In Wendy Davis vs Star-Telegram Operating, Inc. et al Wendy Davis alleged — as the basis of her case — that a negative newspaper editorial not only infringed on her “right to pursue public office.” Davis alleged — in court as the basis of her case — that the editorial damaged her physical and mental health.
That’s quite a claim.
Wendy Davis alleged in court that a newspaper editorial made her a little bonkers, entitling her to some of its money. The paper’s deep Disney pockets had nothing to do with it.
So what happened? According to the May 25, 1996 editorial, which is also available in full at the site linked above, Davis’ campaign had sent out an election-eve mailer that smeared her opponent and disparaged the Bass family, which the newspaper notes is known for its philanthropic generosity. In her mailer Davis claimed a prominent endorsement but declined to disclose that the endorser was her own father. The Star-Telegram lamented Davis’ dirty win-at-all-costs tactics and therefore endorsed her opponent in the Fort Worth City Council race.
Newspapers make such editorial decisions during every election cycle, always have and always will — unless a case like Davis’ somehow succeeds. Davis was not just attacking the Star-Telegram — her suit threatened the freedom of the press enshrined in the First Amendment.
Davis lost her frivolous lawsuit by unanimous decision and the court wrote that they “cannot conclude a person of ordinary intelligence would perceive the (newspaper’s) statements as inflammatory.” The district court dismissed Davis’ case “with prejudice,” a court’s way of heaping scorn on the Harvard-educated Davis for filing a pointless lawsuit. Davis lost on every single count.
Wendy Davis wasn’t done. Having been tossed out of court, she decided to appeal and her case went all the way to the Texas Supreme Court. Four years after she first filed the suit, the Texas Supreme Court also tossed her case out. The Star-Telegram’s attorney at the time, Charles Babcock, said, “It was a remarkable theory that Ms. Davis was advancing – that this newspaper could not comment on the various issues of her campaign, and that it could not express its opinion as to which candidate it preferred. If Ms. Davis’s theories had been correct, there would have been a serious chill on the media to report on campaigns.”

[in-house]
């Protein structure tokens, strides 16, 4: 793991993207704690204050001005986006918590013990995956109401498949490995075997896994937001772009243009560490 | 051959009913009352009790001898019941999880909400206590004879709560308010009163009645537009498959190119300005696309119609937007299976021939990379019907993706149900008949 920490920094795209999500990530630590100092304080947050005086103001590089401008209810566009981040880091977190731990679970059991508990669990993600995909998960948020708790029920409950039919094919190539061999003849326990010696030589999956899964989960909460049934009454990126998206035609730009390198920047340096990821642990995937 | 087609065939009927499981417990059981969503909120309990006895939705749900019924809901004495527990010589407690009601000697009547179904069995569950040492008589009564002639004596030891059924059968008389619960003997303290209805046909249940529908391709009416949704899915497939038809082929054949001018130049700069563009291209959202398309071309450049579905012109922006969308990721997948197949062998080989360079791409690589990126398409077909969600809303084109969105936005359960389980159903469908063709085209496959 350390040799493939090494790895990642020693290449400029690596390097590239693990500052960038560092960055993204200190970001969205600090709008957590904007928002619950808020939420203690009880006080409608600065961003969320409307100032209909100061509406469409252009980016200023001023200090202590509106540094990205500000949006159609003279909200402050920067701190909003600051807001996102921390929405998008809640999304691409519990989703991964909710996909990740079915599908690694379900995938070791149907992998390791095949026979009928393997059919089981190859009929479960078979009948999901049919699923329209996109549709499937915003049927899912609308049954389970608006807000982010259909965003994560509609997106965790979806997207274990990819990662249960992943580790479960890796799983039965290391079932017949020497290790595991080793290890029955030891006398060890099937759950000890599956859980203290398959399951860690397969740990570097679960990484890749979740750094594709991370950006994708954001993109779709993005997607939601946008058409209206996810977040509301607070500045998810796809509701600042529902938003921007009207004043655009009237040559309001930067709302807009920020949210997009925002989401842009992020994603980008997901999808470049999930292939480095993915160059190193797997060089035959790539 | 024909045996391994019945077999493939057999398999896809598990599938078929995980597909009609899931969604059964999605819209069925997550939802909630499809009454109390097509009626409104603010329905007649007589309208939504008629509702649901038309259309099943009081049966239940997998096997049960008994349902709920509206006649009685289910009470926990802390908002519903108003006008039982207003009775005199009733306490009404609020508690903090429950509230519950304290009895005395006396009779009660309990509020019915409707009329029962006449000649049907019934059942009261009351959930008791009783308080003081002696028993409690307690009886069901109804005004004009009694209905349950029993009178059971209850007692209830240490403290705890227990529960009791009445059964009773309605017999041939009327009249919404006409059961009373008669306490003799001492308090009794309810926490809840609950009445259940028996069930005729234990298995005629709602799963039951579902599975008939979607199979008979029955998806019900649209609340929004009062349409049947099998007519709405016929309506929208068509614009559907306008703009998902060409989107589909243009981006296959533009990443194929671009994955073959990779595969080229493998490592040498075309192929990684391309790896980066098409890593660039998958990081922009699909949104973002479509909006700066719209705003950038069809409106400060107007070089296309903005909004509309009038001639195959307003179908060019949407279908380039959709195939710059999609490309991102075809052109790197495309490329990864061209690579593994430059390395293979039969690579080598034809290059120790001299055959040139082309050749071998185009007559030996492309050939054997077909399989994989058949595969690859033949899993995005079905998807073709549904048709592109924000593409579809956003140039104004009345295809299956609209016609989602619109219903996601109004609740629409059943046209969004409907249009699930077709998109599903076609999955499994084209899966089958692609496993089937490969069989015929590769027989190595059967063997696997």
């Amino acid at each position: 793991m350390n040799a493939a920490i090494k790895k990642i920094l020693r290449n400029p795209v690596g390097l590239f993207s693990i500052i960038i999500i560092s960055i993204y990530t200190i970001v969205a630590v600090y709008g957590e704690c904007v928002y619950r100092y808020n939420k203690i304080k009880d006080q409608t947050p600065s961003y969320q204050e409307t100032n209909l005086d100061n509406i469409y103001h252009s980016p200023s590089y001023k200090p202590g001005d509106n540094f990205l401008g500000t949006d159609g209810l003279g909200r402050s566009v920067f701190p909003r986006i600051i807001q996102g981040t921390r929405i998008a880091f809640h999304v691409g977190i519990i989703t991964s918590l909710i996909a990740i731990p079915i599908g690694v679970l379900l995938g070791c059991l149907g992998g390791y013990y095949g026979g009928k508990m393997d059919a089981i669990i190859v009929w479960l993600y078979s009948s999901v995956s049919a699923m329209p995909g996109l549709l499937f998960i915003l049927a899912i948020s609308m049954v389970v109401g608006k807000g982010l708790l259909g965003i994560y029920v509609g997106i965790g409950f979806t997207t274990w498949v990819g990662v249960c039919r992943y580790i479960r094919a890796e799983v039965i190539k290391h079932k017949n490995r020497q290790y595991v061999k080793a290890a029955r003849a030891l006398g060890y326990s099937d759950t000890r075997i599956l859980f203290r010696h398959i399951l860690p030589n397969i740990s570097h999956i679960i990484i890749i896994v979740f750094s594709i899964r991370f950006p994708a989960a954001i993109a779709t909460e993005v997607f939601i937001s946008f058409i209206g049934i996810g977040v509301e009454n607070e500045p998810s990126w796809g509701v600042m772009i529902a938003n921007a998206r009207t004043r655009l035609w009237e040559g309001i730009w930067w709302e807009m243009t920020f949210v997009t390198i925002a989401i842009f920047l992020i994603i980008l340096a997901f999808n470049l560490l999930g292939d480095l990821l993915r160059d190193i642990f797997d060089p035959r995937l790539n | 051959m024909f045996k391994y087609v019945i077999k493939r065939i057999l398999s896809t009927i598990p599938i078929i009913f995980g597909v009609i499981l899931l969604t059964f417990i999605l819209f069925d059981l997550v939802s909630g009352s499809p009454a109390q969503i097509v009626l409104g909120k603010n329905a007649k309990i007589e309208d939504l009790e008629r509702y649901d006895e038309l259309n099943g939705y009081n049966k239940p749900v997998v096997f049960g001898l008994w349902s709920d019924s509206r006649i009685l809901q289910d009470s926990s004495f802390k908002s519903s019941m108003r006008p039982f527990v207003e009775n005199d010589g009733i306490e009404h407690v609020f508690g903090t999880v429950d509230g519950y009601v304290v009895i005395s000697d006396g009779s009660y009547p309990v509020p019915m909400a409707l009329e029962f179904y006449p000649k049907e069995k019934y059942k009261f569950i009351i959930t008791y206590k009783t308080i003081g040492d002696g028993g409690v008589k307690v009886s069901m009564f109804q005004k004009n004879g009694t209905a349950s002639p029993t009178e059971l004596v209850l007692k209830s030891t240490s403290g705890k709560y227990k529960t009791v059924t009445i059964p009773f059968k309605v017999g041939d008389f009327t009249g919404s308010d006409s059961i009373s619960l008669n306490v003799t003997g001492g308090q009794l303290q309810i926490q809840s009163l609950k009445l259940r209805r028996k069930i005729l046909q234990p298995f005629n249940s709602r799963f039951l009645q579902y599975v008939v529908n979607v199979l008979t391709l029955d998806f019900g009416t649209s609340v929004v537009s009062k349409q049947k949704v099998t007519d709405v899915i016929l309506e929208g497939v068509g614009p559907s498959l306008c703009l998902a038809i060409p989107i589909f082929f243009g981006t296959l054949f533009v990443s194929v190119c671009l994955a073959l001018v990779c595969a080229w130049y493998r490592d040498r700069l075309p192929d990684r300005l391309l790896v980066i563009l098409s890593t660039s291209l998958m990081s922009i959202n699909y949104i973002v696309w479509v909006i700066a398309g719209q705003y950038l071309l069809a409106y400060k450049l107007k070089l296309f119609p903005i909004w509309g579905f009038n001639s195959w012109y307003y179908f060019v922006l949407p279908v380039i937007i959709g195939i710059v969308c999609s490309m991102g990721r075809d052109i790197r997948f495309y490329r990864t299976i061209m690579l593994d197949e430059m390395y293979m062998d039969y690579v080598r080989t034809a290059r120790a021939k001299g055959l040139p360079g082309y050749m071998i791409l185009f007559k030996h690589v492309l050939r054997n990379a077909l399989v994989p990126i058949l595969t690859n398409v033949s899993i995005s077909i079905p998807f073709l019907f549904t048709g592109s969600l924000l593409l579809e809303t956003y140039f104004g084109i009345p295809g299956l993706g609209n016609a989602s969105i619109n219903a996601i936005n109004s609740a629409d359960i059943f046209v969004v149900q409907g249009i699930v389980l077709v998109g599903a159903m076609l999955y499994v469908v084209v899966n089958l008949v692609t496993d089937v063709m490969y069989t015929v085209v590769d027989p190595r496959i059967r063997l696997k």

Now, some might argue that Davis filed her suit in the heat of the moment a long time ago, and may not be disposed to such win-at-all-costs tactics now. The facts then and now suggest otherwise. She pursued the case for four long years, though appeals, all the way up to the Texas Supreme Court. That’s not a heat-of-the-moment act, that’s stalking via the courts. Davis pursued ruthless, win-at-all-costs tactics during that 1996 race and again during the 2013 filibuster that made her famous. It was her supporters who clogged up the Texas capitol, chanted obscene chants and engaged in tactics that brought disgrace to the state — and Wendy Davis never said or did a single thing to stop any of it. She could have. But she chose not to. It’s a safe bet that her gubernatorial campaign is already lining up smears against her Democratic primary and general election opponents now.
Far from being an old case buried in the distant past, Wendy Davis’ lawsuit against a newspaper for doing what newspapers do is a telling moment in her life, and reveals the kind of governor she would be.
Wendy Davis’ four-year courtroom war against the Fort Worth Star-Telegram still stands as a legitimate reason to believe that she would be a reckless, thin-skinned and divisive governor who would be very bad for the state of Texas.
*The story actually came out on September 1, 2013, so I was incorrect on its publication date. My apologies for the error.